Saturday, December 24, 2011

2011 Christmas Eve Reflection

Vigils in the Catholic Church are wonderful things.  While they are celebrated the evening before the actual feast, liturgically speaking we have arrived at the day in question, as a nod to the Creation Story in the first chapter of Genesis (And the evening and the morning were  In a sense, it is hodie; in another, it is a foreshadowing of eternity.

And yet, we are still waiting, like the Blessed Virgin Mary and St. Joseph, like the shepherds, like the rest of the world.  This theme is reflected throughout the Vigil Mass of the Feast of the Incarnation:  Today and still waiting for tomorrow.  We are still traveling to Bethlehem, still anticipating the great event, still awaiting our deliverance.

This tension between "here and now" and "not yet" readily appears in the Propers for this Mass.  If you recall from last year's reflection, they are antiphons used as select points of the Mass.  And like last year, they will be the focal points for my thoughts this December 24.  Once again, I will provide an English translation.

Today you will know that the Lord is coming to save us; and tomorrow you will see his glory.

Cf. Exodus 16:6,7; Isaiah 35:4

These passages are the text for both the Introit and the Gradual.  In their respective Gregorian Chant settings, the latter is more elaborately set than the former as befits their roles.  The Introit prepares the way and establishes the theme for the Mass as we take our final steps toward the House of Bread; the Gradual allows reflection upon not only the First Reading but also our journey this past Advent.

Almost, but not quite there.  The First and Second Readings make that clear.  Isaiah speaks of vindication, victory, and valor, as does St. Paul in this account from the Acts of the Apostles.  But while both were speaking in their "todays", they both referred to something "not yet".  If you get a moment (or if you are assisting at this Mass), take a look at both passages in this light.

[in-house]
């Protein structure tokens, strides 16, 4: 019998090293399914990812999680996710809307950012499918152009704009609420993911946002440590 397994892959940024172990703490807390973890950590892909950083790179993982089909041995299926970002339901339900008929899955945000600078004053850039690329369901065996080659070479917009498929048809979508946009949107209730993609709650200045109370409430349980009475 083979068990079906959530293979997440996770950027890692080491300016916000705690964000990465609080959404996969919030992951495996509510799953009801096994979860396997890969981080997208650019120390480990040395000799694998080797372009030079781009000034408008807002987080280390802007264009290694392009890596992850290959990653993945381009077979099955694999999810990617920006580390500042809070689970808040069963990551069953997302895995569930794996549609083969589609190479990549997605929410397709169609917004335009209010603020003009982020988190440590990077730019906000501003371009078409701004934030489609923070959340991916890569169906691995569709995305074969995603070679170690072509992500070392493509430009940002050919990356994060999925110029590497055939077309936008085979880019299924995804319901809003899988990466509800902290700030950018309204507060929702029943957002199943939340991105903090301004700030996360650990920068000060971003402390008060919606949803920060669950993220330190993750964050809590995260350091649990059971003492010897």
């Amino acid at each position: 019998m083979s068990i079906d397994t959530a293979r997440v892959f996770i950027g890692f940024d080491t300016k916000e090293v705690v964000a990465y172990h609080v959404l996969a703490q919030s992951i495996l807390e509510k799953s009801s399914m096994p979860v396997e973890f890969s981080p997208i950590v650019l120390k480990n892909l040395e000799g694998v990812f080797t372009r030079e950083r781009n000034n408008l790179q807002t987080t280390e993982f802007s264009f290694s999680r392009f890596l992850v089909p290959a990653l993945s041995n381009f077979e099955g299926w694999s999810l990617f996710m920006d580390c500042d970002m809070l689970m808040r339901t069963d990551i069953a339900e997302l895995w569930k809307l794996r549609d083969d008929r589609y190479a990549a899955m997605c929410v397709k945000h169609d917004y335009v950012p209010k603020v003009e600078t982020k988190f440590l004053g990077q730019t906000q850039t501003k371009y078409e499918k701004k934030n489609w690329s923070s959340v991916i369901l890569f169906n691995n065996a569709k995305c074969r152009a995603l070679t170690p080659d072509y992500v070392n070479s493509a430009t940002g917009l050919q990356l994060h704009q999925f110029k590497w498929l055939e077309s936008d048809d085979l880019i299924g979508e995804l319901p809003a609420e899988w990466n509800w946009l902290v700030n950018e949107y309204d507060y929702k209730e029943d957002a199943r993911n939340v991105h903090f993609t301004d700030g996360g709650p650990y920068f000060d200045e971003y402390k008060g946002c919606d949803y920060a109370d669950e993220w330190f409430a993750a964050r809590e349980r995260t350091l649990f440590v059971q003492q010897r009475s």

Tomorrow the sin of the land will be destroyed, and the Savior of the world will establish over us his kingdom.

This Alleluia is one of the rare times where the Bible is not the source of the text.  But its words are still in concourse with the rest of the Propers.  It is a precursor to the second part (better known as the Short Form) of the first chapter of St. Matthew's Gospel, where St. Joseph is receiving his marching orders.  The event for which we have been waiting the past four weeks is not quite accomplished.

Anticipation.  The hopefulness in the build up.  To prepare ourselves for the moment where our joy will be complete.  The feeling that something is within our reach, but we still must wait for it.  Isn't this one of the great moods of Christmas, and why we have Advent?

O Princes, lift up your gates; be lifted high, O eternal gates, and the King of Glory shall make his entry.

Psalm 24:7

How appropriate are these words for the Offertory this night.  Again, we are waiting for the King of Glory to make His entry.  Here is more anticipation.  He is coming, but in a guise we do not recognize unless with Faith.

How ready are we? What is standing in the way of the Way, the Truth, and the Life? What darkness in us still wants to overshadow the Light? How silent is our soul so the Word can be clearly heard? While more focus in recent times has been placed on Advent being a time of preparation, have we heeded the call of St. John the Baptist and continued on our journey of repentance? Have we decreased so He may increase? While conversion begins with a single event, a "now" moment, it is a process of continual renewal, reminding us it it is still "not yet".

The glory of the Lord shall be revealed, and all flesh shall see the salvation which comes from our God.

Cf. Isaiah 40:5 

If the Psalmist's words are ideal for the Offertory this night, how even more so the prophet's words for the Communion.  And not just for this Mass, but for every Mass.  The glory of the Lord is revealed at every Holy Sacrifice; remember, we are not at our own churches, but also the Upper Room and Calvary.  We hear and see our salvation at the words of Institution and the elevation of the Sacred Species.

In the Real Presence, the Body, Blood, Soul, and Divinity of our Lord Jesus Christ, in the form of bread and wine, do we find what we are seeking.  His Glory is finally revealed.  Our salvation is seen at last.

Emmanuel.  God is with us.  His birth, life, death, resurrection, and ascension, played out in so many "todays", are "here" and "now".  The culmination of our longing and watching are complete.  Our Advent is finished.  Let Christmas begin in earnest.

Ero cras.  Tomorrow, I come.

The "here and now" and the "not yet" are reconciled.

Hodie Christus natus est.

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